You’ve probably heard that buying life insurance is one of the best ways to protect your family financially. So intuitively, getting coverage that’ll last for your entire life (permanent life insurance) probably sounds like a better option than getting coverage that will last for just 10 or 20 years (term life insurance). After all, you’re going to love your family until the day you die. So why would you protect them for just part of your life when you can protect them for the entire time you’ll be alive?
But just like when it comes to seasoning food or selecting toppings at a sundae bar, more isn’t necessarily better when it’s time to buy life insurance. That’s why for most people, permanent life insurance isn’t the best type of coverage to buy.
What’s the purpose of life insurance?
Before we dive into the pros and cons of permanent life insurance, let’s talk about why you need life insurance in the first place.
Life insurance protects your family financially in the event that you die and your income isn’t around anymore to support them. You can think of it like a security blanket—just not the warm and fuzzy kind you had as a kid.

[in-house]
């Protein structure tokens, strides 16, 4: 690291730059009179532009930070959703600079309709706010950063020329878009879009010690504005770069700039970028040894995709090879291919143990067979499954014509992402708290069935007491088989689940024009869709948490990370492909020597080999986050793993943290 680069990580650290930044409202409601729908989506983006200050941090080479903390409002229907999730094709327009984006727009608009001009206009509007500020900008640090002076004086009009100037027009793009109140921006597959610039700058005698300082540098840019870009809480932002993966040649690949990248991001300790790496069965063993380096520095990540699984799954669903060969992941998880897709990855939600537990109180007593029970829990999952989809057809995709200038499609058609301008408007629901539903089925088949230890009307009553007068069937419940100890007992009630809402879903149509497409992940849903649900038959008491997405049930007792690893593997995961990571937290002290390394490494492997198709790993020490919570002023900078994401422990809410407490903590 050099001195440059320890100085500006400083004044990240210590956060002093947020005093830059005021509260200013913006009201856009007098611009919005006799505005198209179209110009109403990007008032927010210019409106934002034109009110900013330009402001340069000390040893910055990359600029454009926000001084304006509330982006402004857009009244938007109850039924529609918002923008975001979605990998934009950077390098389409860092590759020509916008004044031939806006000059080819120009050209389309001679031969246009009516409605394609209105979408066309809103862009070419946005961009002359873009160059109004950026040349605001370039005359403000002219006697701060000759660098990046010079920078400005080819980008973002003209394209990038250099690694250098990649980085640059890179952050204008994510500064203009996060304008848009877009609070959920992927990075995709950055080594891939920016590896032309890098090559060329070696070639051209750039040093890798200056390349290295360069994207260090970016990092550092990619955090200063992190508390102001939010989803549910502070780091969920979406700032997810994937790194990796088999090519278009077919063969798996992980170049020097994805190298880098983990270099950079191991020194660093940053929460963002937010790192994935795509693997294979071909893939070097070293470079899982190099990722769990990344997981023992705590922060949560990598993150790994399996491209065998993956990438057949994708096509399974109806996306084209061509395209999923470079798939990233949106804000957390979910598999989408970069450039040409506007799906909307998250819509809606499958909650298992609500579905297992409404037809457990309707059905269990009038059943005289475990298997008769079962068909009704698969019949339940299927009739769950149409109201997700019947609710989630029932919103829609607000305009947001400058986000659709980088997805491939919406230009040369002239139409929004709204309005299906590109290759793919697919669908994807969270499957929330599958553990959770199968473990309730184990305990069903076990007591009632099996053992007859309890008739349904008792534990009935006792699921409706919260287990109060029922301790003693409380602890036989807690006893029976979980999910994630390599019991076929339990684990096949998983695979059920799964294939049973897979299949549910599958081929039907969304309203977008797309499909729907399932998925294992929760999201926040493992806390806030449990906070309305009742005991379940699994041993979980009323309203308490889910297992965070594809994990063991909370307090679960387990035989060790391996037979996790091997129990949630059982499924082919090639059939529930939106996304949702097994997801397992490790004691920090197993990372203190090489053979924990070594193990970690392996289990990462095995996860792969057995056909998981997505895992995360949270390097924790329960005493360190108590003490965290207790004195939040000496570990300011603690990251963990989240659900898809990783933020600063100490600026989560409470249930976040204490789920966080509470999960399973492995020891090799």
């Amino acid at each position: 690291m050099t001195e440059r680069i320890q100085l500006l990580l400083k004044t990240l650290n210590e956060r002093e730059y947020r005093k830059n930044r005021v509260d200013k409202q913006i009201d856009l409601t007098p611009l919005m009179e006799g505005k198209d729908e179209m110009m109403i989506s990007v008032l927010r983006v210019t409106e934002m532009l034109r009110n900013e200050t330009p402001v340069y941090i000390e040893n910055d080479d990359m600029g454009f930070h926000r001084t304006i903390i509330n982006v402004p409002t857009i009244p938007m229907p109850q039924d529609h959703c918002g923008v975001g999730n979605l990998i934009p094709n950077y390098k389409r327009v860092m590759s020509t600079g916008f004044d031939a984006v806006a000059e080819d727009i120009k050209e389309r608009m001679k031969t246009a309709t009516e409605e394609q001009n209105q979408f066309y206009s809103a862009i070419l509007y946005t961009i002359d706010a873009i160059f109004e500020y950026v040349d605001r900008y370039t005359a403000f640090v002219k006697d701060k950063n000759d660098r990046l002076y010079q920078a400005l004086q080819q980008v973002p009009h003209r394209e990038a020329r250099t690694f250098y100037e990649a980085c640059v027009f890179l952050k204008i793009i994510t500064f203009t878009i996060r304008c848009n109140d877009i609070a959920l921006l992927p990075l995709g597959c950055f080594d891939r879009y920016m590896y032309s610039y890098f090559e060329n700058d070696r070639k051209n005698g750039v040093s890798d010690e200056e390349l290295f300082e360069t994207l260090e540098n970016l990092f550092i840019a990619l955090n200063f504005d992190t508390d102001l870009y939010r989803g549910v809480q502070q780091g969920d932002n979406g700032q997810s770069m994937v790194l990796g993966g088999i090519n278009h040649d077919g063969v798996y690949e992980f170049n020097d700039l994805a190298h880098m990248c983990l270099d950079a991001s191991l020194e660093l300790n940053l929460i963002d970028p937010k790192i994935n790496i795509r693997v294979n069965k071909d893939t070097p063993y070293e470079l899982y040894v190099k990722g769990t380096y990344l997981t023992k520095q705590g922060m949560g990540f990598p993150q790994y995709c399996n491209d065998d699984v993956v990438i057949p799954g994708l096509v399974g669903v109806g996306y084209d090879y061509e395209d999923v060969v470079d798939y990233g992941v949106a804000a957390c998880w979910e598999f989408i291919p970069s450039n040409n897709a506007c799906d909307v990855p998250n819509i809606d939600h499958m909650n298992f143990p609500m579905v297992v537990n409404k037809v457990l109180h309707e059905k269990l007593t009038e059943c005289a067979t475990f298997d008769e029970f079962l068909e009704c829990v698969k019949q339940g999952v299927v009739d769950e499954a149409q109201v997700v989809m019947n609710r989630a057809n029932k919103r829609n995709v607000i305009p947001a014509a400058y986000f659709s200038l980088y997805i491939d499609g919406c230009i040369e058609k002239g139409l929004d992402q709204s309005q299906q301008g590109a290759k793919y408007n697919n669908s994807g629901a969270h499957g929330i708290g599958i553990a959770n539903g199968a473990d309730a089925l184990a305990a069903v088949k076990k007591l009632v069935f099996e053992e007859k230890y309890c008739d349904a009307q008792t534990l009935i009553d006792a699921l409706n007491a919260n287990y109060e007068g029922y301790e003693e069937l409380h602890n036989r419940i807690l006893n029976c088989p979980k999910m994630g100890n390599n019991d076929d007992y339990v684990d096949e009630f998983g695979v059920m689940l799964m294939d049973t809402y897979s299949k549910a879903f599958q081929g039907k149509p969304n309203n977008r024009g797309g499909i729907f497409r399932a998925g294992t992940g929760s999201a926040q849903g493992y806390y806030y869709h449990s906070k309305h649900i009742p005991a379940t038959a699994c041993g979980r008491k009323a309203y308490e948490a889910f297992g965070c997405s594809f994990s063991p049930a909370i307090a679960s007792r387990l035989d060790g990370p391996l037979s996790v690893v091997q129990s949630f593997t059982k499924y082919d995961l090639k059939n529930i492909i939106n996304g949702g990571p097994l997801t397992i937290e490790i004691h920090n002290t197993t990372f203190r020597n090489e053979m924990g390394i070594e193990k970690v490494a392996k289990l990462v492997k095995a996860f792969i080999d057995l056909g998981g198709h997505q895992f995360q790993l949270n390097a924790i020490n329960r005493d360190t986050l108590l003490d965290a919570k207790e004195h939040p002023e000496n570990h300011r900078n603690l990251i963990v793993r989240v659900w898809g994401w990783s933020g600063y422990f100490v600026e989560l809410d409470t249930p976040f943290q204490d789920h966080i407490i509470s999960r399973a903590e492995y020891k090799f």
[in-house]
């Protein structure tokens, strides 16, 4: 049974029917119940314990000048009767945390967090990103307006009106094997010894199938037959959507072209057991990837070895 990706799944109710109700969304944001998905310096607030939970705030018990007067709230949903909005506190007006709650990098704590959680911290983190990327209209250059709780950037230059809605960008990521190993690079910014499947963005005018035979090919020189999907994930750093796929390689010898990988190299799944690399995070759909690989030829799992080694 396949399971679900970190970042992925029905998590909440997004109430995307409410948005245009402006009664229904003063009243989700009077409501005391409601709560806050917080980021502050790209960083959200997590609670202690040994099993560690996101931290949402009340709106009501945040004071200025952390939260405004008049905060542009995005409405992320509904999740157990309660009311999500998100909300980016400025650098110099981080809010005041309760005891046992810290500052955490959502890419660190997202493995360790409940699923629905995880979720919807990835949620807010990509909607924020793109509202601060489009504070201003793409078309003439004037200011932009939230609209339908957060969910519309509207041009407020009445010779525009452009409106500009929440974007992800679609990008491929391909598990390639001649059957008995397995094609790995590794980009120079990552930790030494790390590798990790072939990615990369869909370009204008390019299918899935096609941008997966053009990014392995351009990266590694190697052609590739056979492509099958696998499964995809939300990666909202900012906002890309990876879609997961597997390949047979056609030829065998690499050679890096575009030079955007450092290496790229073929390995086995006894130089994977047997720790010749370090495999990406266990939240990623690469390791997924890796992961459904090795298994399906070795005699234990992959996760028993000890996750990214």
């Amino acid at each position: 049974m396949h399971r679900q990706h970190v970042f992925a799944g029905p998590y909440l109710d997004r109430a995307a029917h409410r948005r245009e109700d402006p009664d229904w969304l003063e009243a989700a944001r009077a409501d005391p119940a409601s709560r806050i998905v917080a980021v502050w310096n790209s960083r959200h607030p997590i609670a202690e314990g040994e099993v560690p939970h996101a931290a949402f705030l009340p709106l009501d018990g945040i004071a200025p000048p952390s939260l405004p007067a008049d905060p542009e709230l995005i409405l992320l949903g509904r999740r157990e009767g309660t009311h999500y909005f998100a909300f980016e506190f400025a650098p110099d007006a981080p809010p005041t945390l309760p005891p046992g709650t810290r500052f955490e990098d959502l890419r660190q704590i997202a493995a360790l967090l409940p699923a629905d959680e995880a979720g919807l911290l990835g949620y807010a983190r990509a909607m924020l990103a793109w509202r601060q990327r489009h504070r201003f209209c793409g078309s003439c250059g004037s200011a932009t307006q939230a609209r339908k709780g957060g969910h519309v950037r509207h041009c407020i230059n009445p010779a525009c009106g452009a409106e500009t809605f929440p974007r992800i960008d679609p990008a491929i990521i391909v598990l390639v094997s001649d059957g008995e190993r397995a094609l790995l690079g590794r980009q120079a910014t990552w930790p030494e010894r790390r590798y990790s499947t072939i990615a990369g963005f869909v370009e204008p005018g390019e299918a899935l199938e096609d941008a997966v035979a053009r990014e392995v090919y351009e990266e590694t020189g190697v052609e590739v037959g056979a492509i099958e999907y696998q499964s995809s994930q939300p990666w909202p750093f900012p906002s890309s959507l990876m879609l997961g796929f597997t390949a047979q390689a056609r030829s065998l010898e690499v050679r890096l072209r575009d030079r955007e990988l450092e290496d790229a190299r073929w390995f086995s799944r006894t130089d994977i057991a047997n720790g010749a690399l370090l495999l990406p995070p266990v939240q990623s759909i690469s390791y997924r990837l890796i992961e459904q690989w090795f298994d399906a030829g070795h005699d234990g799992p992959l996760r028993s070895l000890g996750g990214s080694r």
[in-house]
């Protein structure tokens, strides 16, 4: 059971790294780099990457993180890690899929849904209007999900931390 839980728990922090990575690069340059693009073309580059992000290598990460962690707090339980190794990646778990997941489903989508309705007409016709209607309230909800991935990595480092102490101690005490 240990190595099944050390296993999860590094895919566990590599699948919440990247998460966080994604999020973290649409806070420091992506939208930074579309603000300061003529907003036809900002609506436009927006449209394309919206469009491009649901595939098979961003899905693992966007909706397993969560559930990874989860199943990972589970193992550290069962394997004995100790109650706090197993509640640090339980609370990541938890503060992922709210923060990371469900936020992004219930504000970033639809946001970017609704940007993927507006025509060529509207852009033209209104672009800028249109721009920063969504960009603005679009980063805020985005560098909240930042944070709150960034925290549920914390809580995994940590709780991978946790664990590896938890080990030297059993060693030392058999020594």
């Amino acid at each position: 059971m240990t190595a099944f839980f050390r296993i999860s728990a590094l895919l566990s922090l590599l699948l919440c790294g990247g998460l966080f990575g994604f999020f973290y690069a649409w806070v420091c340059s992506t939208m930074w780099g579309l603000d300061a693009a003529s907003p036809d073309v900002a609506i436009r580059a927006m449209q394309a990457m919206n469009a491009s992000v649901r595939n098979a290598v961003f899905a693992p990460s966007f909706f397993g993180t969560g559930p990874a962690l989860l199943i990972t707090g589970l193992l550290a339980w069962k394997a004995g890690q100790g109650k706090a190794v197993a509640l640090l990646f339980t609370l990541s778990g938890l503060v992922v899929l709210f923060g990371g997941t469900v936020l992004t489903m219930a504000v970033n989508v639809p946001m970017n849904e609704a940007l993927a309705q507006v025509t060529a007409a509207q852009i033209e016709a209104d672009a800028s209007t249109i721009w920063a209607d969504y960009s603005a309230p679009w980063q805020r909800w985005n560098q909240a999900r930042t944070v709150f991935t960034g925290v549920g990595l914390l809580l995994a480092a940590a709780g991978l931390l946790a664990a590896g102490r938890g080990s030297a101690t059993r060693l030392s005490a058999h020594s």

To be more specific, life insurance is designed to protect people who are financially dependent on you. So in most cases, you need life insurance only for years during your life when your dependents are most vulnerable (e.g., when your children are young or your debt is at its highest).
What is permanent life insurance?
There are two types of life insurance policies: term life insurance and permanent life insurance.
Term life insurance provides coverage for a fixed number of years, usually 10, 20, or 30 years. You typically select the policy length based on the number of years you expect to need protection for. If you die while holding the policy, your beneficiary will receive your death benefit. But if you die after your policy expires, your death benefit won’t be paid out.
In comparison, permanent life insurance provides coverage for the rest of your life (even if you don’t actually need protection beyond a certain age). The most common types of permanent life insurance are whole life insurance or universal life insurance. With permanent life insurance, your beneficiary will receive your death benefit no matter when you end up passing away.
So if you have a term life insurance policy, your insurer may have to pay out your death benefit (if you die while holding your policy). But if you have a permanent life insurance policy, your insurer will definitely have to pay up sooner or later. And how do insurers account for this guaranteed expense? By making permanent life insurance much more expensive than term life insurance.
So even though the idea of getting lifelong protection may seem appealing, permanent life insurance is a sky-high expense that you may not even need.
When permanent insurance might not make sense
Wondering if you can skip the pricey premiums of permanent life insurance and get term life insurance instead?
Permanent life insurance might not make sense for you if…